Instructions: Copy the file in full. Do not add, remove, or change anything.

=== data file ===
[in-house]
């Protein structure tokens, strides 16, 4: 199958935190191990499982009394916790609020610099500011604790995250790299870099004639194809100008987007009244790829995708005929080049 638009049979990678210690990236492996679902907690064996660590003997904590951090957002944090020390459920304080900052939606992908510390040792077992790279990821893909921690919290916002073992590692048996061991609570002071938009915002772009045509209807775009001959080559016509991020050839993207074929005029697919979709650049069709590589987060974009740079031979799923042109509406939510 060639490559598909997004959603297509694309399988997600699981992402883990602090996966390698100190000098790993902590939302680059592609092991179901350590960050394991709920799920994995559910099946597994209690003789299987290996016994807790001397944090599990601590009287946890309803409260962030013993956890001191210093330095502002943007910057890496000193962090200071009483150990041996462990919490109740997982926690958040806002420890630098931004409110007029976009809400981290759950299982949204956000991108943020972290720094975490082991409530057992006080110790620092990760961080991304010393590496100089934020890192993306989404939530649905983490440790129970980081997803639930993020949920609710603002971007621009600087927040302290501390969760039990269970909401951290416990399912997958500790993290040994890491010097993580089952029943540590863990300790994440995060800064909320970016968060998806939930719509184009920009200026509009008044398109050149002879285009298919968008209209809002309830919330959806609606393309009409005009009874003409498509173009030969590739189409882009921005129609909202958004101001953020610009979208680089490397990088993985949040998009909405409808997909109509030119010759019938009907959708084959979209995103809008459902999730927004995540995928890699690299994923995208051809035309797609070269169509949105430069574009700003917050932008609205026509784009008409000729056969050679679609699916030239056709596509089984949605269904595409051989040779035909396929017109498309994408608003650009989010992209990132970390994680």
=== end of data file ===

[in-house]
């Protein structure tokens, strides 16, 4: 199958935190191990499982009394916790609020610099500011604790995250790299870099004639194809100008987007009244790829995708005929080049 638009049979990678210690990236492996679902907690064996660590003997904590951090957002944090020390459920304080900052939606992908510390040792077992790279990821893909921690919290916002073992590692048996061991609570002071938009915002772009045509209807775009001959080559016509991020050839993207074929005029697919979709650049069709590589987060974009740079031979799923042109509406939510 060639490559598909997004959603297509694309399988997600699981992402883990602090996966390698100190000098790993902590939302680059592609092991179901350590960050394991709920799920994995559910099946597994209690003789299987290996016994807790001397944090599990601590009287946890309803409260962030013993956890001191210093330095502002943007910057890496000193962090200071009483150990041996462990919490109740997982926690958040806002420890630098931004409110007029976009809400981290759950299982949204956000991108943020972290720094975490082991409530057992006080110790620092990760961080991304010393590496100089934020890192993306989404939530649905983490440790129970980081997803639930993020949920609710603002971007621009600087927040302290501390969760039990269970909401951290416990399912997958500790993290040994890491010097993580089952029943540590863990300790994440995060800064909320970016968060998806939930719509184009920009200026509009008044398109050149002879285009298919968008209209809002309830919330959806609606393309009409005009009874003409498509173009030969590739189409882009921005129609909202958004101001953020610009979208680089490397990088993985949040998009909405409808997909109509030119010759019938009907959708084959979209995103809008459902999730927004995540995928890699690299994923995208051809035309797609070269169509949105430069574009700003917050932008609205026509784009008409000729056969050679679609699916030239056709596509089984949605269904595409051989040779035909396929017109498309994408608003650009989010992209990132970390994680």